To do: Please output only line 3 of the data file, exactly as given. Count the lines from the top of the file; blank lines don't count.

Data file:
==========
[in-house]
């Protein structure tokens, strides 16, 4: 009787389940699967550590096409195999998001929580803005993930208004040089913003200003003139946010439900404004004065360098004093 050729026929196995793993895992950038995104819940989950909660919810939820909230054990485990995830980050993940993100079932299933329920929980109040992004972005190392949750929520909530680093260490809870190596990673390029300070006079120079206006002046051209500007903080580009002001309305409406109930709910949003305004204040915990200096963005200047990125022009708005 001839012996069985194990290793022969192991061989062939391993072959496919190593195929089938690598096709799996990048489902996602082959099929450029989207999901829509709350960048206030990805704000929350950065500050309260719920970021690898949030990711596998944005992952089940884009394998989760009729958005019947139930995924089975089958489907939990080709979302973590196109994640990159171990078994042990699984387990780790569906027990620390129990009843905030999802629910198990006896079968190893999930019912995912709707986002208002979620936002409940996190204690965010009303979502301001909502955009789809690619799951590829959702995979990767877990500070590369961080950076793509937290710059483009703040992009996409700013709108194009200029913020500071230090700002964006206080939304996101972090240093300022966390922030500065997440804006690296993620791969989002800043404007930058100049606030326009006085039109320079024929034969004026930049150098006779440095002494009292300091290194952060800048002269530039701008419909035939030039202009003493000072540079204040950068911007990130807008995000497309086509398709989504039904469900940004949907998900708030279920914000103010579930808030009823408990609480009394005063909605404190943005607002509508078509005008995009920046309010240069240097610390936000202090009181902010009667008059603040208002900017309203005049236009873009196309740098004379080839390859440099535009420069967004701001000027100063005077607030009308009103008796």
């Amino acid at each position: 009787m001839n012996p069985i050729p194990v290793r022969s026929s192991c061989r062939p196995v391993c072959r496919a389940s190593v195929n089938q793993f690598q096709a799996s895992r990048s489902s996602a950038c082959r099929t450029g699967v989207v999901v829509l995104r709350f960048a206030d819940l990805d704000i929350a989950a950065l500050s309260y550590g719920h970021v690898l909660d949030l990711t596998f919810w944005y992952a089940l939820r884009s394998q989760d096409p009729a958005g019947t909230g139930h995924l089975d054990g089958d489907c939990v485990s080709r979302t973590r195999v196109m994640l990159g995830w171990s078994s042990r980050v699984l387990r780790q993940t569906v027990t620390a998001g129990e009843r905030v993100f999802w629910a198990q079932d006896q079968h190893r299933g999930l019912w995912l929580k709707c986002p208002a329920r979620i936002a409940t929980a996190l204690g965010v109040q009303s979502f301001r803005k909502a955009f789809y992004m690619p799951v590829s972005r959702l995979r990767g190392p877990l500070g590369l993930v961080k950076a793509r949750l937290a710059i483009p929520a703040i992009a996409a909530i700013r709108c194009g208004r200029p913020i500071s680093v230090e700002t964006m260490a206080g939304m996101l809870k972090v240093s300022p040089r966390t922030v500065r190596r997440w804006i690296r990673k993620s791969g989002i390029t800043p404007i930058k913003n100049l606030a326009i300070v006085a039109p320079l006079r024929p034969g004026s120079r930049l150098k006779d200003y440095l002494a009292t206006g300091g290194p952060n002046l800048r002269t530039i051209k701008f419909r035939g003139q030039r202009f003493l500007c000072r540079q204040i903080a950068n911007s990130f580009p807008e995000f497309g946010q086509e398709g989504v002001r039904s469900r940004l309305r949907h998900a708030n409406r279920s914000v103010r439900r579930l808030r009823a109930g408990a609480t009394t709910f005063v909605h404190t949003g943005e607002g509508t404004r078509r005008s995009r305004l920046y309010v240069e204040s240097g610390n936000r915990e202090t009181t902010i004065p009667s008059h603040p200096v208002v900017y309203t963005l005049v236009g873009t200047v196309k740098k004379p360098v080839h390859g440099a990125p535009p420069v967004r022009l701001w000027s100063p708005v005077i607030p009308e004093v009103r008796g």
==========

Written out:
């Amino acid at each position: 009787m001839n012996p069985i050729p194990v290793r022969s026929s192991c061989r062939p196995v391993c072959r496919a389940s190593v195929n089938q793993f690598q096709a799996s895992r990048s489902s996602a950038c082959r099929t450029g699967v989207v999901v829509l995104r709350f960048a206030d819940l990805d704000i929350a989950a950065l500050s309260y550590g719920h970021v690898l909660d949030l990711t596998f919810w944005y992952a089940l939820r884009s394998q989760d096409p009729a958005g019947t909230g139930h995924l089975d054990g089958d489907c939990v485990s080709r979302t973590r195999v196109m994640l990159g995830w171990s078994s042990r980050v699984l387990r780790q993940t569906v027990t620390a998001g129990e009843r905030v993100f999802w629910a198990q079932d006896q079968h190893r299933g999930l019912w995912l929580k709707c986002p208002a329920r979620i936002a409940t929980a996190l204690g965010v109040q009303s979502f301001r803005k909502a955009f789809y992004m690619p799951v590829s972005r959702l995979r990767g190392p877990l500070g590369l993930v961080k950076a793509r949750l937290a710059i483009p929520a703040i992009a996409a909530i700013r709108c194009g208004r200029p913020i500071s680093v230090e700002t964006m260490a206080g939304m996101l809870k972090v240093s300022p040089r966390t922030v500065r190596r997440w804006i690296r990673k993620s791969g989002i390029t800043p404007i930058k913003n100049l606030a326009i300070v006085a039109p320079l006079r024929p034969g004026s120079r930049l150098k006779d200003y440095l002494a009292t206006g300091g290194p952060n002046l800048r002269t530039i051209k701008f419909r035939g003139q030039r202009f003493l500007c000072r540079q204040i903080a950068n911007s990130f580009p807008e995000f497309g946010q086509e398709g989504v002001r039904s469900r940004l309305r949907h998900a708030n409406r279920s914000v103010r439900r579930l808030r009823a109930g408990a609480t009394t709910f005063v909605h404190t949003g943005e607002g509508t404004r078509r005008s995009r305004l920046y309010v240069e204040s240097g610390n936000r915990e202090t009181t902010i004065p009667s008059h603040p200096v208002v900017y309203t963005l005049v236009g873009t200047v196309k740098k004379p360098v080839h390859g440099a990125p535009p420069v967004r022009l701001w000027s100063p708005v005077i607030p009308e004093v009103r008796g």